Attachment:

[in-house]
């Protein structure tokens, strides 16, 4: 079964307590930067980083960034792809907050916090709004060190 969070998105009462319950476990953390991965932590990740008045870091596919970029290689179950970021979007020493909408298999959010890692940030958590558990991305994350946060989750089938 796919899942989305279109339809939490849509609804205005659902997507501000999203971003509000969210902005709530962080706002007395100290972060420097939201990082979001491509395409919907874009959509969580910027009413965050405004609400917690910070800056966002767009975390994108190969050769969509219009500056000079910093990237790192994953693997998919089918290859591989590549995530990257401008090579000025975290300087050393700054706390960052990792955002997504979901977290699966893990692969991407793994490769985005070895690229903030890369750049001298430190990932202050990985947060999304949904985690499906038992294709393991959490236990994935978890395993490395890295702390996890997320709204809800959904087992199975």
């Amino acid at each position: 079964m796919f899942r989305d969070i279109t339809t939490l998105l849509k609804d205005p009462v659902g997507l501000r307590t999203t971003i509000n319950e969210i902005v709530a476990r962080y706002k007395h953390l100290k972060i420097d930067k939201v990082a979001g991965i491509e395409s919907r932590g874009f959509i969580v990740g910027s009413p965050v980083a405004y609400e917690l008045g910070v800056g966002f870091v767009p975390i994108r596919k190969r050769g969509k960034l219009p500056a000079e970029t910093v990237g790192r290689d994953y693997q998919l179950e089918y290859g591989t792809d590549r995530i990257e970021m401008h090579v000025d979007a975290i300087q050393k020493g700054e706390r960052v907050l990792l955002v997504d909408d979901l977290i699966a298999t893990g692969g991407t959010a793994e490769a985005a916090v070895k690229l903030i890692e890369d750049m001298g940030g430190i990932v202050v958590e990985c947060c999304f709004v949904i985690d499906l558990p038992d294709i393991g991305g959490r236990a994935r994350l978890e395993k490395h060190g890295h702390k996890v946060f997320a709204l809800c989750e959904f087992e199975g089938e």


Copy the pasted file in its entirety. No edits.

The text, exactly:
[in-house]
């Protein structure tokens, strides 16, 4: 079964307590930067980083960034792809907050916090709004060190 969070998105009462319950476990953390991965932590990740008045870091596919970029290689179950970021979007020493909408298999959010890692940030958590558990991305994350946060989750089938 796919899942989305279109339809939490849509609804205005659902997507501000999203971003509000969210902005709530962080706002007395100290972060420097939201990082979001491509395409919907874009959509969580910027009413965050405004609400917690910070800056966002767009975390994108190969050769969509219009500056000079910093990237790192994953693997998919089918290859591989590549995530990257401008090579000025975290300087050393700054706390960052990792955002997504979901977290699966893990692969991407793994490769985005070895690229903030890369750049001298430190990932202050990985947060999304949904985690499906038992294709393991959490236990994935978890395993490395890295702390996890997320709204809800959904087992199975």
């Amino acid at each position: 079964m796919f899942r989305d969070i279109t339809t939490l998105l849509k609804d205005p009462v659902g997507l501000r307590t999203t971003i509000n319950e969210i902005v709530a476990r962080y706002k007395h953390l100290k972060i420097d930067k939201v990082a979001g991965i491509e395409s919907r932590g874009f959509i969580v990740g910027s009413p965050v980083a405004y609400e917690l008045g910070v800056g966002f870091v767009p975390i994108r596919k190969r050769g969509k960034l219009p500056a000079e970029t910093v990237g790192r290689d994953y693997q998919l179950e089918y290859g591989t792809d590549r995530i990257e970021m401008h090579v000025d979007a975290i300087q050393k020493g700054e706390r960052v907050l990792l955002v997504d909408d979901l977290i699966a298999t893990g692969g991407t959010a793994e490769a985005a916090v070895k690229l903030i890692e890369d750049m001298g940030g430190i990932v202050v958590e990985c947060c999304f709004v949904i985690d499906l558990p038992d294709i393991g991305g959490r236990a994935r994350l978890e395993k490395h060190g890295h702390k996890v946060f997320a709204l809800c989750e959904f087992e199975g089938e």